Mark Harshbarger of HarshLaw provides legal experience to bicyclists and their loved ones in the event of a serious or fatal accident involving a vehicle. With an increase of commuters, recreational and amateur cyclists sharing the already crowded roads, accidents between cars and bikes are unfortunately becoming more common.
Always request the police come and create a report if you are ever in an accident with a vehicle where a collision or serious injury has occurred. While you may have the information already, it is a helpful document to have prepared by third-party officials if any facts become disputed.
What information is contained in a police accident report?
The police report will likely and should contain the identity of the vehicle driver’s insurance company. Additional helpful information will include location of the accident, the identity of the driver and may indicate statements made by you and the driver of the other vehicle. It may also identify any witnesses to the accident. It is prudent that you speak to and retain your own lawyer. If possible, this should be done early in the process who will communicate with the insurance carrier on your behalf.
How does liability for the accident become determined?
After initial medical and police assistance, the first step in the legal process of recovery is to define which party was at fault, or if there was fault with both the cyclist and the vehicle driver.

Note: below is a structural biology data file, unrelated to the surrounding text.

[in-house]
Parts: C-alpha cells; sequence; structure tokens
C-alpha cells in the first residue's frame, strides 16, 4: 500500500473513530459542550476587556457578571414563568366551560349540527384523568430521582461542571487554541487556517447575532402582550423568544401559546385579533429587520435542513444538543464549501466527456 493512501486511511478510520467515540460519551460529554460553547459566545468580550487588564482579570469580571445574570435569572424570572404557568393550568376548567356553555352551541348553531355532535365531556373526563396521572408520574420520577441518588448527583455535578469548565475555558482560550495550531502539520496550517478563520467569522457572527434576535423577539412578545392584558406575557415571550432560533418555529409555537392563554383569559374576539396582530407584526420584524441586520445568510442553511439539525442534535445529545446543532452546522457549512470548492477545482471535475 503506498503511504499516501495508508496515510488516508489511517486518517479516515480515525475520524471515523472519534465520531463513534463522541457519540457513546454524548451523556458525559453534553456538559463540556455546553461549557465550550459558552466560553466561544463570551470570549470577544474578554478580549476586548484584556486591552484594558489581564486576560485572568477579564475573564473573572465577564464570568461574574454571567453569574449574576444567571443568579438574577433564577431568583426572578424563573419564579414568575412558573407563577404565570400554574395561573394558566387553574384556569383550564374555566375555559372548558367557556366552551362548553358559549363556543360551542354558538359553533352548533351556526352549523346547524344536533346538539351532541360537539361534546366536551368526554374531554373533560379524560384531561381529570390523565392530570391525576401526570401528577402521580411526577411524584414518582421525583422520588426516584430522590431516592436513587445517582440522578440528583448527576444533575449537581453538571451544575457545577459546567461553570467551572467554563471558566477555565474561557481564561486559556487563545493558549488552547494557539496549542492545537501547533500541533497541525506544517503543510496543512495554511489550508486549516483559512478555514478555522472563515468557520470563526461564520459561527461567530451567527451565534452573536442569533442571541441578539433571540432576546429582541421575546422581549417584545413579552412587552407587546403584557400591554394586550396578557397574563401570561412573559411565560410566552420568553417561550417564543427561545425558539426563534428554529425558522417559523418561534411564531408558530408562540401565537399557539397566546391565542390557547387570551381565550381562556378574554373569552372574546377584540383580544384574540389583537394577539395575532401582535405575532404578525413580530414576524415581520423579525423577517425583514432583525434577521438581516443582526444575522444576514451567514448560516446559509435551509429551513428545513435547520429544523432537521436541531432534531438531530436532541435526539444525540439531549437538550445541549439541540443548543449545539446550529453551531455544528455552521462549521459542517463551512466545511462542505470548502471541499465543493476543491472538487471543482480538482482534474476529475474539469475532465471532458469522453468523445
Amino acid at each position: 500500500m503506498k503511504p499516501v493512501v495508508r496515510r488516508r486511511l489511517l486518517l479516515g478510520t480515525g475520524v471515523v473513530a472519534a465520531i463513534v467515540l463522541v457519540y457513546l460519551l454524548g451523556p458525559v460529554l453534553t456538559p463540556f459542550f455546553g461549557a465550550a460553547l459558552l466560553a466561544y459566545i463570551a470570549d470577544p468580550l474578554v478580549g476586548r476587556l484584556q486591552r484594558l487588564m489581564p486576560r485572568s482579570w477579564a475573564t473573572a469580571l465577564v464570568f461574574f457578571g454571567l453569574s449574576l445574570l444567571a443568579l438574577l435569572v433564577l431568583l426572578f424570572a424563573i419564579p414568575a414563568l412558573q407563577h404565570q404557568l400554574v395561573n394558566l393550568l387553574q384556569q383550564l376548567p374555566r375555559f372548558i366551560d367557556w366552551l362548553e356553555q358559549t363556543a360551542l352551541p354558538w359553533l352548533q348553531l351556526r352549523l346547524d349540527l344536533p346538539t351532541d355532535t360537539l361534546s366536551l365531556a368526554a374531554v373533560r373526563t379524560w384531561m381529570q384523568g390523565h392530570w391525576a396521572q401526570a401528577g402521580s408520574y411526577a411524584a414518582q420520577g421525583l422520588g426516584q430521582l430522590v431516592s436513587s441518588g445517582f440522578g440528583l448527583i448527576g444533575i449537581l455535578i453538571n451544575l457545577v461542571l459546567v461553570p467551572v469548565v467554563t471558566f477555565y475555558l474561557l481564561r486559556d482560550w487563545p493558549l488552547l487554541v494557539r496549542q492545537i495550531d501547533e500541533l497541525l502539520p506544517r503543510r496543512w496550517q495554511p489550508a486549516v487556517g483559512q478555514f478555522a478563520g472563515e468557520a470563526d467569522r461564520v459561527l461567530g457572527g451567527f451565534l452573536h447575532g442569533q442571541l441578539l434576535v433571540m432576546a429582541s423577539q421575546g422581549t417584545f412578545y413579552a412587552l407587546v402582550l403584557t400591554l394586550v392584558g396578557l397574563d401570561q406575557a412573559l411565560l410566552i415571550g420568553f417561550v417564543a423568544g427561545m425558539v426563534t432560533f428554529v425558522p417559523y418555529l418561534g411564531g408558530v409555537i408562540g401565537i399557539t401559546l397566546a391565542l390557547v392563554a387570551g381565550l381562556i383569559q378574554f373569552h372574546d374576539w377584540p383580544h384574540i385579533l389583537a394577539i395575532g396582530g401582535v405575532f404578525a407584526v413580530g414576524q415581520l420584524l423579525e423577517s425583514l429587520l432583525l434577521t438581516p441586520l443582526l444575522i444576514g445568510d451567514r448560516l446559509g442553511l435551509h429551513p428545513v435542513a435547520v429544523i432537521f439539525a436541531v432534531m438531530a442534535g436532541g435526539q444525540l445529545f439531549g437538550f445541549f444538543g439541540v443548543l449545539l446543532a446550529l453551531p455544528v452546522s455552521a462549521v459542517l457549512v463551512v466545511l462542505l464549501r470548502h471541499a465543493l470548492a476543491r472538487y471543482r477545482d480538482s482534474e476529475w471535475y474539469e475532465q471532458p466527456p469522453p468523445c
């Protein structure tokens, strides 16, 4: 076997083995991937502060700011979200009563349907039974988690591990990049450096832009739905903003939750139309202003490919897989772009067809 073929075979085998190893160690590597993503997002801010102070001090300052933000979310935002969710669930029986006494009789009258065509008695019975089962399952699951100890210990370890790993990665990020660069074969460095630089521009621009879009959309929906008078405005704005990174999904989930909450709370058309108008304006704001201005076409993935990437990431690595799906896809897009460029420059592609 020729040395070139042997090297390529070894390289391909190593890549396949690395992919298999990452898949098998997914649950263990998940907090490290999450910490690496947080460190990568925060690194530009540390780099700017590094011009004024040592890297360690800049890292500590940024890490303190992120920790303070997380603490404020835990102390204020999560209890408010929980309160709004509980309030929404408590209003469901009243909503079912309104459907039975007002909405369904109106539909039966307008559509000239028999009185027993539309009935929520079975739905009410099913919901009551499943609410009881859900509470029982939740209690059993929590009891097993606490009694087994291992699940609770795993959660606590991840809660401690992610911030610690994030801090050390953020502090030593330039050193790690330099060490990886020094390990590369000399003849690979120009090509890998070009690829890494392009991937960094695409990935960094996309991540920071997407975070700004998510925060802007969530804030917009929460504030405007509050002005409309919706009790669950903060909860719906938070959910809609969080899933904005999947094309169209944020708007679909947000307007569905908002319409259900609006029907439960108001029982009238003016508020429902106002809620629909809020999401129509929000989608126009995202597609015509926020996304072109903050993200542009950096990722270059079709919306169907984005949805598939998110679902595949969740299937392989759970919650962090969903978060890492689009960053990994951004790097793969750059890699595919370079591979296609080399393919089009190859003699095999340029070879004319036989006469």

Here are several initial questions that may be used to determine fault:
- Was there a right of way established for the vehicle or bicycle?
- Was the cyclist aware a vehicle was about to exit or merge into the area the cyclist was occupying?
- What was the level of attention to the road of the cyclist?
- Was the bicycle operating within reasonable speeds?
- Did the cyclist utilize reflectors and or illumination if at night or low light?
- Was the cyclist distracted by a headphone or other device?
- Was it possible for the cyclist to ride clear of the danger?
- What attempts did the bicyclist do to avoid the collision?
After the Accident: Preserve Evidence!
As soon after an accident as possible, all relevant evidence should be carefully and fully gathered and preserved. Some of the evidence to compile are police reports and the names and addresses of witnesses.
- Photographs of bicycle
- Photographs of vehicle
- Photographs of injuries
- Photographs of accident area from vehicle’s perspective
- Photographs of accident area from bicycle’s perspective
- Photographs of accident area from alternative perspectives
- Name and phone numbers of any witnesses that may have seen the accident
Photographs depicting the scene of the accident as it existed at the time of the accident should be taken. Make certain to secure and preserve the damaged bike for forensic analysis, avoid the desire to repair it or continue to use it until after discussing with your attorney.
Preserve any GPS or mobile app data. If wearing a Go Pro type camera, be certain to preserve the video. Photographs of the vehicle involved should be taken as soon as possible. Do not destroy or lose any evidence. This can result in severe sanctions including the dismissal of a lawsuit.
Be proactive in obtaining evidence and the early assistance and intervention of an attorney can be key to preserving relevant evidence. In many cases, this evidence may directly impact the ultimate result of a lawsuit as forensic evidence can in some cases scientifically establish the manner in which an accident occurred.